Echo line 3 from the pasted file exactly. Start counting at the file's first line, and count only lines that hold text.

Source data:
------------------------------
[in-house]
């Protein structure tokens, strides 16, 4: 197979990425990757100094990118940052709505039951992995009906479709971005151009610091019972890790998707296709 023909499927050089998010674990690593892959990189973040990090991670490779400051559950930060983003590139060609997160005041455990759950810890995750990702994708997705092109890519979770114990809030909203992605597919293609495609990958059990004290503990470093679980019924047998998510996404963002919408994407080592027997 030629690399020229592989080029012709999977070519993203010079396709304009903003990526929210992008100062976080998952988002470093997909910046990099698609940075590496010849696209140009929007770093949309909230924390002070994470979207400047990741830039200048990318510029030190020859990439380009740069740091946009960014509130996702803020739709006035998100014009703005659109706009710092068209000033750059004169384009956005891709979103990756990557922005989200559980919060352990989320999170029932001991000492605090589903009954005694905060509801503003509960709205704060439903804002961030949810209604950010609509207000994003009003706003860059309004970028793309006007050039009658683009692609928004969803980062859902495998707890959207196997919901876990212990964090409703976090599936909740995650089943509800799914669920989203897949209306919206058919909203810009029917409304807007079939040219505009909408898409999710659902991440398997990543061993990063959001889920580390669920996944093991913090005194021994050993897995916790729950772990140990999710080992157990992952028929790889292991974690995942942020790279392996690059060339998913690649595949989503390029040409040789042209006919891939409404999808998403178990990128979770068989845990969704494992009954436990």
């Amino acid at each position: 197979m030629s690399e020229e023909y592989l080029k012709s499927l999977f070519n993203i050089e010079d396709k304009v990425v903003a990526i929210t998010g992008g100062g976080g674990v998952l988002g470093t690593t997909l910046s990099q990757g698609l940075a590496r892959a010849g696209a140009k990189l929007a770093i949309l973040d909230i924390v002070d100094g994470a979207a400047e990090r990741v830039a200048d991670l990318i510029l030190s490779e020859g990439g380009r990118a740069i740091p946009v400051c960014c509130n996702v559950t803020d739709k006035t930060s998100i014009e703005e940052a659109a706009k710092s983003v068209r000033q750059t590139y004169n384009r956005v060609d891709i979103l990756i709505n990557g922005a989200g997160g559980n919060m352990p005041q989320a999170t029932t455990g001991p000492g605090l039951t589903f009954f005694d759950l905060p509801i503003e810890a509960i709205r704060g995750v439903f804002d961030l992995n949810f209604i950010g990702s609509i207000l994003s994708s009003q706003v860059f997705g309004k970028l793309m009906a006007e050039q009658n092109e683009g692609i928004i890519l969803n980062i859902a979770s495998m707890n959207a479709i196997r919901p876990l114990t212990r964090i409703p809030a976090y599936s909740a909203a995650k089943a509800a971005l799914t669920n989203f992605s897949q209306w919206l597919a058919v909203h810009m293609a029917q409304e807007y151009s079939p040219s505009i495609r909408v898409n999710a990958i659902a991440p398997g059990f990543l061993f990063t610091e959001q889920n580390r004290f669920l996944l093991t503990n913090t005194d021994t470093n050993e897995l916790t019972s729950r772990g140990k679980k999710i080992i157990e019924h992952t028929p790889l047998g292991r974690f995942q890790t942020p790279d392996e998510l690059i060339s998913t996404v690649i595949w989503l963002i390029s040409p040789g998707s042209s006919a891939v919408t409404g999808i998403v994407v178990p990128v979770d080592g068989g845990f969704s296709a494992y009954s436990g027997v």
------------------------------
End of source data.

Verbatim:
């Amino acid at each position: 197979m030629s690399e020229e023909y592989l080029k012709s499927l999977f070519n993203i050089e010079d396709k304009v990425v903003a990526i929210t998010g992008g100062g976080g674990v998952l988002g470093t690593t997909l910046s990099q990757g698609l940075a590496r892959a010849g696209a140009k990189l929007a770093i949309l973040d909230i924390v002070d100094g994470a979207a400047e990090r990741v830039a200048d991670l990318i510029l030190s490779e020859g990439g380009r990118a740069i740091p946009v400051c960014c509130n996702v559950t803020d739709k006035t930060s998100i014009e703005e940052a659109a706009k710092s983003v068209r000033q750059t590139y004169n384009r956005v060609d891709i979103l990756i709505n990557g922005a989200g997160g559980n919060m352990p005041q989320a999170t029932t455990g001991p000492g605090l039951t589903f009954f005694d759950l905060p509801i503003e810890a509960i709205r704060g995750v439903f804002d961030l992995n949810f209604i950010g990702s609509i207000l994003s994708s009003q706003v860059f997705g309004k970028l793309m009906a006007e050039q009658n092109e683009g692609i928004i890519l969803n980062i859902a979770s495998m707890n959207a479709i196997r919901p876990l114990t212990r964090i409703p809030a976090y599936s909740a909203a995650k089943a509800a971005l799914t669920n989203f992605s897949q209306w919206l597919a058919v909203h810009m293609a029917q409304e807007y151009s079939p040219s505009i495609r909408v898409n999710a990958i659902a991440p398997g059990f990543l061993f990063t610091e959001q889920n580390r004290f669920l996944l093991t503990n913090t005194d021994t470093n050993e897995l916790t019972s729950r772990g140990k679980k999710i080992i157990e019924h992952t028929p790889l047998g292991r974690f995942q890790t942020p790279d392996e998510l690059i060339s998913t996404v690649i595949w989503l963002i390029s040409p040789g998707s042209s006919a891939v919408t409404g999808i998403v994407v178990p990128v979770d080592g068989g845990f969704s296709a494992y009954s436990g027997v």